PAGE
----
Review: You Should Be Here - Kehlani
Nicolas Tyrell- Scott reviews up and coming artist Khelani's new album.
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“Jealous” strips things back in terms of Kehlani’s vocal abilities and focuses on the popular app Instagram. Kehlani uses her lower register to depict the struggle of guys in the past focusing on having multiple women in the picture (no pun intended) and how they attract such attention on Instagram to keep up this charade. The Oakland vocalist embeds her rise to fame in this topic as she reveals to her fans the opportunists of her love interests of the past. “I’m quick to cut it off if you don’t believe I’ll do it. You stay taking pictures, pictures”, Kehlani warns as the song nears it’s close.
A distraction from all the lessons embedded in this EP comes in the form of “The Way”.
Beautifully executed, Kehlani and special guest Chance The Rapper reveal, quite explicitly their addiction for their lovers. “All I do is stay up all night losing sleep over you”, Kehlani envisions a past time most people are very familiar with as she yearns for time with her special one. The singer leaps and dives into the funk/mellow inspired beat creating an almost fairy tale with a cool and fresh edge. Chance The Rapper buffers the track with his flirtatious and racy verse adding a dynamic element to the track as he soars through a variety of different paces throughout leaving the listener even wanting a relationship.
“Runnin” changes the tone once more and challenges the stereotypical male dominated R&B realm.
”Every man has a fear of a strong minded woman, but I say she’s a keeper if she got it on her own”. Kehlani dares men in power to let the ladies take the lead and be the bread winners. This is very refreshing as Kehlani is raw on this track and very honest in her words as she is almost carefree and passionate at the same time while she uncovers her thoughts on this common hierarchy struggle in relationships. Hitting the nail on the head the singer depicts that it doesn’t matter if females hold their own, they should be valued for that – a very important notion which almost certainly will resonate in each and every female as they listen to this.
Kehlani reverts to vulnerability as the EP progresses and almost yearns to be moved from being almost in a relationship, but not quite.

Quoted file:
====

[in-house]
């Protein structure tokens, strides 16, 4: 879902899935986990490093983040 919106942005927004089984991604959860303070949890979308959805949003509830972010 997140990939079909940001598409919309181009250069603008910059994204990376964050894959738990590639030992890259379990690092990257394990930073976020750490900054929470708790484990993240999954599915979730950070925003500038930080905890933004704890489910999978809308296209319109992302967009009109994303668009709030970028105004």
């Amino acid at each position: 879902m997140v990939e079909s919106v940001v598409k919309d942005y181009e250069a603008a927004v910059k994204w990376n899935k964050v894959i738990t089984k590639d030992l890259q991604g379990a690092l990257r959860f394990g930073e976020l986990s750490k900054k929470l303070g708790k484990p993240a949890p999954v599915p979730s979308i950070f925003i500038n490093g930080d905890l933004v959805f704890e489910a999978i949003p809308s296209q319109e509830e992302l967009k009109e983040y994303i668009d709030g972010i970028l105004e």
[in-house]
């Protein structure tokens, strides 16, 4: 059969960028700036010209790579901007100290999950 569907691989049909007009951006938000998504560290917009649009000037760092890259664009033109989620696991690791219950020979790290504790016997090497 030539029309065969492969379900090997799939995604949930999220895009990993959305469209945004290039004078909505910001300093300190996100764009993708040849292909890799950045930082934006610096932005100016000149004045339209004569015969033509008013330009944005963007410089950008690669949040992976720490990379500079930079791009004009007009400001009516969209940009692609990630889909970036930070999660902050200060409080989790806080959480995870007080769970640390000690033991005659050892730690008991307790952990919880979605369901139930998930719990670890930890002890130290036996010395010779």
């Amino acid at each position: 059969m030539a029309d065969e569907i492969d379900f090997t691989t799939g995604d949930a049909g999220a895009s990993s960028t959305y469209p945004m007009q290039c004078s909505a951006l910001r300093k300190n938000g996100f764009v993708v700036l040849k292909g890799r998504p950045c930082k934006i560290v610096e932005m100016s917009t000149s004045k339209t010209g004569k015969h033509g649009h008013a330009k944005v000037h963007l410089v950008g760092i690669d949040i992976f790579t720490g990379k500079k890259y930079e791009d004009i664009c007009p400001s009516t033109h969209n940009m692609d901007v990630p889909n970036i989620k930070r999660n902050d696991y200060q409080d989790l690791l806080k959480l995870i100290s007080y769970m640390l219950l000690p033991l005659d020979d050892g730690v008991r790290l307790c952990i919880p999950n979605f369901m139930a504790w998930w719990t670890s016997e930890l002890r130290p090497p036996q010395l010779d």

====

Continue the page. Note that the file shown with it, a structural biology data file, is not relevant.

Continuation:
Kehlani and BJ The Chicago Kidd collaborate for the powerful mid-tempo, “Love ain’t never been so close but so far away”.
The pair contemplate the infamous head vs heart debate and conclude that “Maybe it won’t be too late” when each are ready to settle down. Again another element which feels oh so familiar – right person, wrong timing.
Ultimately, Kehlani is not defeated at all. Quite the contrary on the EP closer “Alive”.
”It’s like something has to die, to help you realise, damn! I feel alive.” Kehlani is definitely assured that she’s okay despite the bruises and scrapes of the past. This slightly pop influenced production is uplifting and motivational and sums up exactly what Kehlani has been doing throughout – teaching. Finally able to reflect on not only the experiences but the EP here she tells us that in the end you are the most important thing, beyond all of the trials and tribulations.
Kehlani adds a revitalising facet to the new era of R&B. She is louder than Jhene Aiko but less grittier than say a K Michelle. Oaklands newest finds her feet in a middle ground between two extremes and within this territory adds a unique and dynamic edge to such ground.
With a more contemporary production aiding her which hints at the Miguel’s and Frank Ocean’s, but still different, Kehlani makes her voice very clearly heard as “You Should Be Here” marks a noticable improvement from her still incredible debut EP. One can only imagine what her debut album is going to bring if this momentum intensifies.